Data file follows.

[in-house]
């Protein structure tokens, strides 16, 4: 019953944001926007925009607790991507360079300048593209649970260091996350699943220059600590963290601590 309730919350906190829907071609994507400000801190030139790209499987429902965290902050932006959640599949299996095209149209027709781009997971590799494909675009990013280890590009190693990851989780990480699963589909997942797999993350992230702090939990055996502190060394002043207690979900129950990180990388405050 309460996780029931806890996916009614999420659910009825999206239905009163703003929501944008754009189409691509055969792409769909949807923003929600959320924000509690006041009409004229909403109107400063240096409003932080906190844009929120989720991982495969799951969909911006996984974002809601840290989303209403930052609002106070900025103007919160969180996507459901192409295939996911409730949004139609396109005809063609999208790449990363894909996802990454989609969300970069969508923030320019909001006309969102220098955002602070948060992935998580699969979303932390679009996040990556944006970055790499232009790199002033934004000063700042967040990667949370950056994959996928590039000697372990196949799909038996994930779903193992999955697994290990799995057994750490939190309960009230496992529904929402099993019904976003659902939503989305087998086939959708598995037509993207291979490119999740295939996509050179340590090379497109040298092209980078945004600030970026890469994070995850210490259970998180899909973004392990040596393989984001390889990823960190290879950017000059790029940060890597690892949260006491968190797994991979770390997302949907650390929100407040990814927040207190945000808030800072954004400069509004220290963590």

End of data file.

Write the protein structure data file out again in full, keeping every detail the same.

[in-house]
């Protein structure tokens, strides 16, 4: 019953944001926007925009607790991507360079300048593209649970260091996350699943220059600590963290601590 309730919350906190829907071609994507400000801190030139790209499987429902965290902050932006959640599949299996095209149209027709781009997971590799494909675009990013280890590009190693990851989780990480699963589909997942797999993350992230702090939990055996502190060394002043207690979900129950990180990388405050 309460996780029931806890996916009614999420659910009825999206239905009163703003929501944008754009189409691509055969792409769909949807923003929600959320924000509690006041009409004229909403109107400063240096409003932080906190844009929120989720991982495969799951969909911006996984974002809601840290989303209403930052609002106070900025103007919160969180996507459901192409295939996911409730949004139609396109005809063609999208790449990363894909996802990454989609969300970069969508923030320019909001006309969102220098955002602070948060992935998580699969979303932390679009996040990556944006970055790499232009790199002033934004000063700042967040990667949370950056994959996928590039000697372990196949799909038996994930779903193992999955697994290990799995057994750490939190309960009230496992529904929402099993019904976003659902939503989305087998086939959708598995037509993207291979490119999740295939996509050179340590090379497109040298092209980078945004600030970026890469994070995850210490259970998180899909973004392990040596393989984001390889990823960190290879950017000059790029940060890597690892949260006491968190797994991979770390997302949907650390929100407040990814927040207190945000808030800072954004400069509004220290963590």